Day One Hundred & Sixteen

25 Apr

Today I’m going to take a detour and instead of talking about entertaining things I love, I’m going to tell you about some of the products I use to get through my day.

Every writer (or anyone who works from home, really) has a routine – a set group of things they do and things they must have near them to make them more productive and keep them sane. I’m no different. Every morning I turn on my computer and immediately load three programs: Pandora Radio, TweetDeck, and Firefox.

Pandora is internet-based streaming radio. Wikipedia defines it as “an automated music recommendation service”. It’s ridiculously easy to use and infinitely customizable. I have strange and varied taste in music, and I can find everything I want to hear on Pandora. To start, you enter a song or artist you like, and Pandora will play songs and artists similar to the one you selected. By using the “thumbs-up” and “thumbs-down” buttons, you can refine what songs and artists are played. You can also choose from an extensive list of pre-generated channels based on genre. This option is helpful if you are looking to try something new.

I must have music playing while I work. It drowns out the background noise and helps me focus, but it also influences what I write. If I’m writing something sad, I tune into my “Trace Bundy” channel – a channel I’ve customized to play mostly guitar- or piano-prominent instrumental music. When I need to really focus on something, I switch over to my “Ambient Radio” station – soft instrumentals most people would call meditation music. If I’m working on something fast-paced or angry, I switch to “Fall Out Boy Radio”. For heavy, emotional, or slow scenes, I have “Adele Radio”. For upbeat, goofy stuff I switch over to “Maroon 5 Radio” or “Glee Cast Radio”, depending on my mood. My latest find and new favorite is “Chill Out Radio” – a fabulous mix of electronica with slower rhythms and flat keys.

If you want to try it out for yourself, just go to Registration is free and painless – yes, you have to provide an email address, but they very rarely email you – and you can start listening right away. The first 40 hours a month are free. If you use up your hours before the month is out, it’s 99¢ to listen for the rest of the month. If you’re like me and can use 40 hours in a few days, you can subscribe to Pandora One – the premium, ad-free service that gives you high quality sound and unlimited plays for just $36 a year. I’ve had Pandora One for just over a year, and I honestly don’t think I could work without it.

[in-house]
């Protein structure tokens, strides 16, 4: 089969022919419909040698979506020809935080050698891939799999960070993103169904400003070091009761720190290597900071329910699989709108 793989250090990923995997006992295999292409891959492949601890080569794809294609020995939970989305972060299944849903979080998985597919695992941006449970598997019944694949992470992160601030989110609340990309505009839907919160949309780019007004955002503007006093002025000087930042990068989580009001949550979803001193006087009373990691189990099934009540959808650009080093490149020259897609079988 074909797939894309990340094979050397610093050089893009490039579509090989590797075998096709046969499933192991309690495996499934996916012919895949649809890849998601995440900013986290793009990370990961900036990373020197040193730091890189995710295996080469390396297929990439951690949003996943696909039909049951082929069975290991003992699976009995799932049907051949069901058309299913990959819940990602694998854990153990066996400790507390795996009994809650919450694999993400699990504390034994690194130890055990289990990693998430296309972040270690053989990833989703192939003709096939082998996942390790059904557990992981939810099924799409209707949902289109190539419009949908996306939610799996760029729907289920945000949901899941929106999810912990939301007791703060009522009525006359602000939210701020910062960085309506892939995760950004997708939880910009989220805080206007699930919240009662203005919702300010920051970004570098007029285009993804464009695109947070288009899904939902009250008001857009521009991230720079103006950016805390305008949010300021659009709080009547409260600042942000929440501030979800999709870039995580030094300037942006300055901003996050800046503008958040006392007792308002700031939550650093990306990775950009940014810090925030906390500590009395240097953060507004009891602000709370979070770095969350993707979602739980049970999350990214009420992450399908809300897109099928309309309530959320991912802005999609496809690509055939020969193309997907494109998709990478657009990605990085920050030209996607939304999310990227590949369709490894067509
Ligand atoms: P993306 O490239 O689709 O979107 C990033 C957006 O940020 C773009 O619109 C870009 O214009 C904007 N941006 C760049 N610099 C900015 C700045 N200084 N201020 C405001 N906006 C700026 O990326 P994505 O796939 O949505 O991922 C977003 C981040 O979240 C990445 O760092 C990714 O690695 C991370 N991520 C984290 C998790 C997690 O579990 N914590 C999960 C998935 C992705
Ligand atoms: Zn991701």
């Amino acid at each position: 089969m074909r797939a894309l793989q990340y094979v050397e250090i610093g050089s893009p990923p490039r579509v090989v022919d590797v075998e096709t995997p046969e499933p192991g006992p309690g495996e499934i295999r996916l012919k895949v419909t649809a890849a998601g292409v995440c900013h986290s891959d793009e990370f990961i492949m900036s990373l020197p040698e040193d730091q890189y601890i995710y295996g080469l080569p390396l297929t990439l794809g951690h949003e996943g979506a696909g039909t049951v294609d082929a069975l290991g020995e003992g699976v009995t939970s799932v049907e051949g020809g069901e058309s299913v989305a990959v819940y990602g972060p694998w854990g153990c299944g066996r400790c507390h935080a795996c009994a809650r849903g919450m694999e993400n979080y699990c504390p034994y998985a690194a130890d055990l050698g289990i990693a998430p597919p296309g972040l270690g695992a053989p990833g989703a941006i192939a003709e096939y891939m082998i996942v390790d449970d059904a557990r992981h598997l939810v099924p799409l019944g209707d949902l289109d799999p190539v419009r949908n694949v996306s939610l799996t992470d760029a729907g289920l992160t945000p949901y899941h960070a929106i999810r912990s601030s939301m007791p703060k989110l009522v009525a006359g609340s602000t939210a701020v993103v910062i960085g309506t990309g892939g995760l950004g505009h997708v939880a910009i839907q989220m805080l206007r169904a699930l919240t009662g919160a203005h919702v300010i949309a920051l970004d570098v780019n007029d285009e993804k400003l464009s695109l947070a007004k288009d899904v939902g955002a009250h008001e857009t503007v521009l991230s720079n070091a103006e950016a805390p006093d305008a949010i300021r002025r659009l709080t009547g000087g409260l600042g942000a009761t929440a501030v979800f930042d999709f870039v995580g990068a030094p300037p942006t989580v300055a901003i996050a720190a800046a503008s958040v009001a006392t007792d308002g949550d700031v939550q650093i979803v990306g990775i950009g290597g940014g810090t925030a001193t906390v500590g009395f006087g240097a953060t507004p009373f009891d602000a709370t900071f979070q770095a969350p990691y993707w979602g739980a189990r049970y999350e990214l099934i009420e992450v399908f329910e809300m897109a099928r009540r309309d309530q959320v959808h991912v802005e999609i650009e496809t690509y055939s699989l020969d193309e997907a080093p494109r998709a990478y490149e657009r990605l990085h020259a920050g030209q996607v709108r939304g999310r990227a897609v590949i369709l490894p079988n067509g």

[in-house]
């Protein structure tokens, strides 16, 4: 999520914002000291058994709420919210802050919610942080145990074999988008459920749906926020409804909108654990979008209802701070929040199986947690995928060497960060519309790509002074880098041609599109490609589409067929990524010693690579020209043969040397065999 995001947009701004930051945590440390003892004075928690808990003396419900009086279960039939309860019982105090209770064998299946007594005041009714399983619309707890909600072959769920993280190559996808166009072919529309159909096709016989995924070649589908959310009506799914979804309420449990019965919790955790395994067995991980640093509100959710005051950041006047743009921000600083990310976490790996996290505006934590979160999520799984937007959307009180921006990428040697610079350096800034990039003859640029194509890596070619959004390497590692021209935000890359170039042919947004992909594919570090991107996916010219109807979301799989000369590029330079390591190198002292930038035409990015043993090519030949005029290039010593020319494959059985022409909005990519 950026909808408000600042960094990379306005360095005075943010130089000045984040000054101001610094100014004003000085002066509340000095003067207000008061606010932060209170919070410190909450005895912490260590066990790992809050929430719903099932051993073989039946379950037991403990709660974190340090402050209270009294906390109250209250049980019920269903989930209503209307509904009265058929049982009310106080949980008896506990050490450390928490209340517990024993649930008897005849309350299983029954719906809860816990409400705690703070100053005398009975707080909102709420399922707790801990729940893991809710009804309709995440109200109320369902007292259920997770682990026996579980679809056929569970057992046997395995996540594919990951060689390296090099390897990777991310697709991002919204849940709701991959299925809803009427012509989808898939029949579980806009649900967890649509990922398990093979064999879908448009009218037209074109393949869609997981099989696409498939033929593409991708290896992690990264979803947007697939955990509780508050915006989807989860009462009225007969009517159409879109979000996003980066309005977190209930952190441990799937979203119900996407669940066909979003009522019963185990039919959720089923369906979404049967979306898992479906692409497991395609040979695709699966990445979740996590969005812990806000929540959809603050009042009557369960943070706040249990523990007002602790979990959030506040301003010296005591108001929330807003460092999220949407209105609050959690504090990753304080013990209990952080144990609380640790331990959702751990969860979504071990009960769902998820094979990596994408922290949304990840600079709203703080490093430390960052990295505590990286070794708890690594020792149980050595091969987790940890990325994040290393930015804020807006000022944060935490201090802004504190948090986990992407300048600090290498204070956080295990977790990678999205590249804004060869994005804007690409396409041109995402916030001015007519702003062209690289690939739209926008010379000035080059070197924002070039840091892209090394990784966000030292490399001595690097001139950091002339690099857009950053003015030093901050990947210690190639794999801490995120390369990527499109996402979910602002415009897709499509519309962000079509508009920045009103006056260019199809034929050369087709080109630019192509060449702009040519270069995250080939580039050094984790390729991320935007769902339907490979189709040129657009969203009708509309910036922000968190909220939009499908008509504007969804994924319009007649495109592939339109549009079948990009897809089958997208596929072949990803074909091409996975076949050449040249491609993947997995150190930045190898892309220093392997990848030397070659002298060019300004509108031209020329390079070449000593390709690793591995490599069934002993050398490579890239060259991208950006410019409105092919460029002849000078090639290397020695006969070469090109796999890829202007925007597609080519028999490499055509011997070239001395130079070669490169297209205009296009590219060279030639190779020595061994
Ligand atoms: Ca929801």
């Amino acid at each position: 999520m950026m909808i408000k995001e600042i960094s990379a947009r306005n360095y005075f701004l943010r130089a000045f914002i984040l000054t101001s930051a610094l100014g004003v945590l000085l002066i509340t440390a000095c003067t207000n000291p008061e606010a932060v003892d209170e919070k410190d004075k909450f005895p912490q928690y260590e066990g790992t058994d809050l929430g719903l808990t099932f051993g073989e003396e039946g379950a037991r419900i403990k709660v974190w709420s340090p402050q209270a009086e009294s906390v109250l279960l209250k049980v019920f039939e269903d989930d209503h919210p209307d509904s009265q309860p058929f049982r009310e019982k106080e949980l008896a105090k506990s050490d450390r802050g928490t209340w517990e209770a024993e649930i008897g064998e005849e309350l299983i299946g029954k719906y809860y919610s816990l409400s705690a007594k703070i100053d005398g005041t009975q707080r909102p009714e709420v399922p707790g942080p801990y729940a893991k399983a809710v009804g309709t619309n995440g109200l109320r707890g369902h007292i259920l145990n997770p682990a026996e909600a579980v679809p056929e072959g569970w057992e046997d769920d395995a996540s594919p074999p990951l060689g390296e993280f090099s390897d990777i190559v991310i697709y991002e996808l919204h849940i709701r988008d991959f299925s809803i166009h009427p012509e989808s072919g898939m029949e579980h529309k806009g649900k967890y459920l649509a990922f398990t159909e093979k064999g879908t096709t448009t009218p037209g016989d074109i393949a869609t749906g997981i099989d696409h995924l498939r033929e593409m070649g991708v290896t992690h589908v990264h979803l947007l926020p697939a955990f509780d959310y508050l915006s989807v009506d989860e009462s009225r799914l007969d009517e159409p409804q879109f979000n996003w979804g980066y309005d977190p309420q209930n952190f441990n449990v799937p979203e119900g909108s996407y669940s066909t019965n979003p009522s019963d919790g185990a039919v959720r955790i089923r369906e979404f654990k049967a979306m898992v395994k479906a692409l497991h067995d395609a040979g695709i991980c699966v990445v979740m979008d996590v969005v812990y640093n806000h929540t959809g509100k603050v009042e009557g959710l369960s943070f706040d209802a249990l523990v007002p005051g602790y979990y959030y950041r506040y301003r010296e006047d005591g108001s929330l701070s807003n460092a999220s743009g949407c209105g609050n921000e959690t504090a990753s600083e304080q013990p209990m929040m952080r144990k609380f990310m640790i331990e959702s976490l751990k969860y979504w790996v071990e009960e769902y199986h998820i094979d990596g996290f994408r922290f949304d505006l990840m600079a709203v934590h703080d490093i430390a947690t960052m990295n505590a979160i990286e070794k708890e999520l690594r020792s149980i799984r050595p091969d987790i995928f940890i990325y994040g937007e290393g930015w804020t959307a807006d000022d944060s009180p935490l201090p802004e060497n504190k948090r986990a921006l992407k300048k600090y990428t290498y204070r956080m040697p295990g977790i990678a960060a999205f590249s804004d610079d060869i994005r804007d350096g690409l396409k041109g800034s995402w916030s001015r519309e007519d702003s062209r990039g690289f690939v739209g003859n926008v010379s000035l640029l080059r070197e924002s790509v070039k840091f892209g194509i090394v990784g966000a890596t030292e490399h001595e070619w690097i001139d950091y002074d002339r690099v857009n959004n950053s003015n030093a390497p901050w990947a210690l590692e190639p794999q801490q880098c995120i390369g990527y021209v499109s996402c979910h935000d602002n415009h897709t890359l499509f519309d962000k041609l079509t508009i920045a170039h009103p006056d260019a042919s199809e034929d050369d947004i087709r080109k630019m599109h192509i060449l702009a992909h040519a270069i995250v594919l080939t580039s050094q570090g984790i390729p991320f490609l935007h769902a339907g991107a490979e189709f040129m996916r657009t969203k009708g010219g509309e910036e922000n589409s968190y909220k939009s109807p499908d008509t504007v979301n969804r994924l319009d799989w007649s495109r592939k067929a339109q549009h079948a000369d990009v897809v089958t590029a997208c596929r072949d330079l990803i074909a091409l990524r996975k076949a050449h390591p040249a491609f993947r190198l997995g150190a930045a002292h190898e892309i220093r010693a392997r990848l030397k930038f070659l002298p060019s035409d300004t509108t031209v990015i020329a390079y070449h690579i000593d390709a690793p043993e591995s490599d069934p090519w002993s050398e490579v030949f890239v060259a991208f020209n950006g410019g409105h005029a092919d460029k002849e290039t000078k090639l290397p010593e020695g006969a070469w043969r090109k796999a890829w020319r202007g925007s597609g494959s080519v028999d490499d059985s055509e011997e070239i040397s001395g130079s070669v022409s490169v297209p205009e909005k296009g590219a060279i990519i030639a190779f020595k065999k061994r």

I know most people say that Twitter is a huge distraction, and it certainly can be, but it is also the easiest way to stay connected to what’s going on in the world. But… I don’t like keeping it open in a tab in my browser while I work. There’s just something about having that tab open that makes me want to click it. With TweetDeck, I can have instant access to my feed anytime I want without constantly being aware that it’s there. My favorite features in TweetDeck are the notifications and the “Mark all as seen” button. I set my notifications to once an hour and use it as a timer, letting me know when to take a short break. The other advantages that brought me to TweetDeck in the first place, like seeing pictures and videos in the window without going to a browser tab, have since been adopted by Twitter. The disadvantages are few and only moderately irritating. I have an older phone, and the upgrades to the app are designed with the newer technology in mind. My old tech can’t handle the upgrades, and tends to crash whenever I try to use it. Also, my Direct Messages never show up in a timely manner. This isn’t such a huge problem for me since I can just open them on Twitter, but I can imagine it could be a bigger problem for others.

I’ve been using Mozilla’s Firefox for about eight years. I have tried all the other browsers and always come back to Mozilla. Let’s get the ‘dislikes’ out of the way first: it can get bogged down pretty easily, it is a big memory drain, and it sometimes has the functionality and attitude of a haggard old moose (No, I really don’t feel like doing that right now. I think I’ll take a nap. *crash*) That said, I think it’s the best browser on the market. I like the versatility and customization – you can make it as app-laden or clean as you want, and with hundreds of apps, you can make it do almost anything you could think of. I work with a browser open all day. I just want a product that works, and Firefox works for me.

That’s the most important point, and a huge reason I can’t stand silly software wars. Choosing software should be about what works for you. I like open source software for a lot of reasons, but mostly because it works best for the way I work. I like simple, clutter-free, and user-friendly. I want to be able to use it without learning a new programming language, but I don’t want Windows Me-type help.

What about you? Is there anything you can’t work without? Any suggestions for products I should try? Let me know in the comments!

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Posted by on April 25, 2012 in Reviews


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